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Antwerpen, Belgium

Peeters K.,Molecular Neurogenomics Group | Peeters K.,University of Antwerp | Bervoets S.,Molecular Neurogenomics Group | Bervoets S.,University of Antwerp | And 20 more authors.
Human Mutation

The heavy chain 1 of cytoplasmic dynein (DYNC1H1) is responsible for movement of the motor complex along microtubules and recruitment of dynein components. Mutations in DYNC1H1 are associated with spinal muscular atrophy (SMA), hereditary motor and sensory neuropathy (HMSN), cortical malformations, or a combination of these. Combining linkage analysis and whole-exome sequencing, we identified a novel dominant defect in the DYNC1H1 tail domain (c.1792C>T, p.Arg598Cys) causing axonal HMSN. Mutation analysis of the tail region in 355 patients identified a de novo mutation (c.791G>T, p.Arg264Leu) in an isolated SMA patient. Her phenotype was more severe than previously described, characterized by multiple congenital contractures and delayed motor milestones, without brain malformations. The mutations in DYNC1H1 increase the interaction with its adaptor BICD2. This relates to previous studies on BICD2 mutations causing a highly similar phenotype. Our findings broaden the genetic heterogeneity and refine the clinical spectrum of DYNC1H1, and have implications for molecular diagnostics of motor neuron diseases. © 2014 WILEY PERIODICALS, INC. Source

Strazisar M.,University of Antwerp | Cammaerts S.,University of Antwerp | Van Der Ven K.,University of Antwerp | Van Der Ven K.,Multiplicom | And 17 more authors.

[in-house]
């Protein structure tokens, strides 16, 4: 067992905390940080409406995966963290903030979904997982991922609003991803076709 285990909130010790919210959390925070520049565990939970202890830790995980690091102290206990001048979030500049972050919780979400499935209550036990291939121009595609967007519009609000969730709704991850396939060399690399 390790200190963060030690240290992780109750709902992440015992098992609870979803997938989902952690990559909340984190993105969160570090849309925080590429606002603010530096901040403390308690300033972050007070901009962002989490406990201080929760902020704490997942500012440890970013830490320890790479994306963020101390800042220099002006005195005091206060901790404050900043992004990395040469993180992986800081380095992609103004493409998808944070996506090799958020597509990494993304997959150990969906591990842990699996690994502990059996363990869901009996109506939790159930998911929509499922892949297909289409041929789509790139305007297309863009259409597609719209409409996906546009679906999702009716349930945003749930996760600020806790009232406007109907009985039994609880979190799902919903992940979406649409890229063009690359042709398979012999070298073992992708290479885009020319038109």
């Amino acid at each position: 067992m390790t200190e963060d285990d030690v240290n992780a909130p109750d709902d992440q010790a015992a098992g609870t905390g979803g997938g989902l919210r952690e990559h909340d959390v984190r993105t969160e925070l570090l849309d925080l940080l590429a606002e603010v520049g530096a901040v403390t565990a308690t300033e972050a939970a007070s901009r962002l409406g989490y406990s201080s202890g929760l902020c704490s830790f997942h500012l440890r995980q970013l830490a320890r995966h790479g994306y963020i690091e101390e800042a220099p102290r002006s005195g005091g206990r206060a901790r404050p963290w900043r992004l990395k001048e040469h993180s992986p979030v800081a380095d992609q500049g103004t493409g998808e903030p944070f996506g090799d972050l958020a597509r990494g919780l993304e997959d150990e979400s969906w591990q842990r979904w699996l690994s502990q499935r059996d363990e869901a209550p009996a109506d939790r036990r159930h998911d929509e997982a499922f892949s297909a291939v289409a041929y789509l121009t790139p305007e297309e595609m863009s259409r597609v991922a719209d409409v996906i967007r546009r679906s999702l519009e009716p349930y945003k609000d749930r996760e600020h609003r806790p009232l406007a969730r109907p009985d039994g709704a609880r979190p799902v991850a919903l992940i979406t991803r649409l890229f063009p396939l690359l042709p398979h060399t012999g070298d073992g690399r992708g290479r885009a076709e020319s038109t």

Molecular Psychiatry

Sequence analysis of 13 microRNA (miRNA) genes expressed in the human brain and located in genomic regions associated with schizophrenia and/or bipolar disorder, in a northern Swedish patient/control population, resulted in the discovery of two functional variants in the MIR137 gene. On the basis of their location and the allele frequency differences between patients and controls, we explored the hypothesis that the discovered variants impact the expression of the mature miRNA and consequently influence global mRNA expression affecting normal brain functioning. Using neuronal-like SH-SY5Y cells, we demonstrated significantly reduced mature miR-137 levels in the cells expressing the variant miRNA gene. Subsequent transcriptome analysis showed that the reduction in miR-137 expression led to the deregulation of gene sets involved in synaptogenesis and neuronal transmission, all implicated in psychiatric disorders. Our functional findings add to the growing data, which implicate that miR-137 has an important role in the etiology of psychiatric disorders and emphasizes its involvement in nervous system development and proper synaptic function. © 2015 Macmillan Publishers Limited All rights reserved. Source

Bogaert E.,Catholic University of Leuven | Bogaert E.,Vesalius Research Center | Goris A.,Catholic University of Leuven | van Damme P.,Catholic University of Leuven | And 32 more authors.
Neurobiology of Aging